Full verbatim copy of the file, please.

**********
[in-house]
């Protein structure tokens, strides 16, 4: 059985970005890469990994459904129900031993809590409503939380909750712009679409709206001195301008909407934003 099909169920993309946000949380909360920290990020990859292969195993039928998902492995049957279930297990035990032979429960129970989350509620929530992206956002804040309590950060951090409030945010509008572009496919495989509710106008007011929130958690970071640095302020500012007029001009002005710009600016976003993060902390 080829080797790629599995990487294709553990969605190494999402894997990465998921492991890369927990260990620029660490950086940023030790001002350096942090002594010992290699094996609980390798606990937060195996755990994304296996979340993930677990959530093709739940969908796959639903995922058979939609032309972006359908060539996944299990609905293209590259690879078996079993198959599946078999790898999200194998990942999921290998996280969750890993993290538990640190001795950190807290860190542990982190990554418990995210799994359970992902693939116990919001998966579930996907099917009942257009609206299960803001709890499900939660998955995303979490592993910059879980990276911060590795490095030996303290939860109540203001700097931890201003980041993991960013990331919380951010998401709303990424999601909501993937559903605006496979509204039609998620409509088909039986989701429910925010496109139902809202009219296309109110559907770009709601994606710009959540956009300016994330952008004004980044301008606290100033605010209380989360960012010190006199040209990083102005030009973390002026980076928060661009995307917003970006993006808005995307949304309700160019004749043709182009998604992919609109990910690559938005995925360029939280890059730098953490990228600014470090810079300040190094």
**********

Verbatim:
[in-house]
């Protein structure tokens, strides 16, 4: 059985970005890469990994459904129900031993809590409503939380909750712009679409709206001195301008909407934003 099909169920993309946000949380909360920290990020990859292969195993039928998902492995049957279930297990035990032979429960129970989350509620929530992206956002804040309590950060951090409030945010509008572009496919495989509710106008007011929130958690970071640095302020500012007029001009002005710009600016976003993060902390 080829080797790629599995990487294709553990969605190494999402894997990465998921492991890369927990260990620029660490950086940023030790001002350096942090002594010992290699094996609980390798606990937060195996755990994304296996979340993930677990959530093709739940969908796959639903995922058979939609032309972006359908060539996944299990609905293209590259690879078996079993198959599946078999790898999200194998990942999921290998996280969750890993993290538990640190001795950190807290860190542990982190990554418990995210799994359970992902693939116990919001998966579930996907099917009942257009609206299960803001709890499900939660998955995303979490592993910059879980990276911060590795490095030996303290939860109540203001700097931890201003980041993991960013990331919380951010998401709303990424999601909501993937559903605006496979509204039609998620409509088909039986989701429910925010496109139902809202009219296309109110559907770009709601994606710009959540956009300016994330952008004004980044301008606290100033605010209380989360960012010190006199040209990083102005030009973390002026980076928060661009995307917003970006993006808005995307949304309700160019004749043709182009998604992919609109990910690559938005995925360029939280890059730098953490990228600014470090810079300040190094």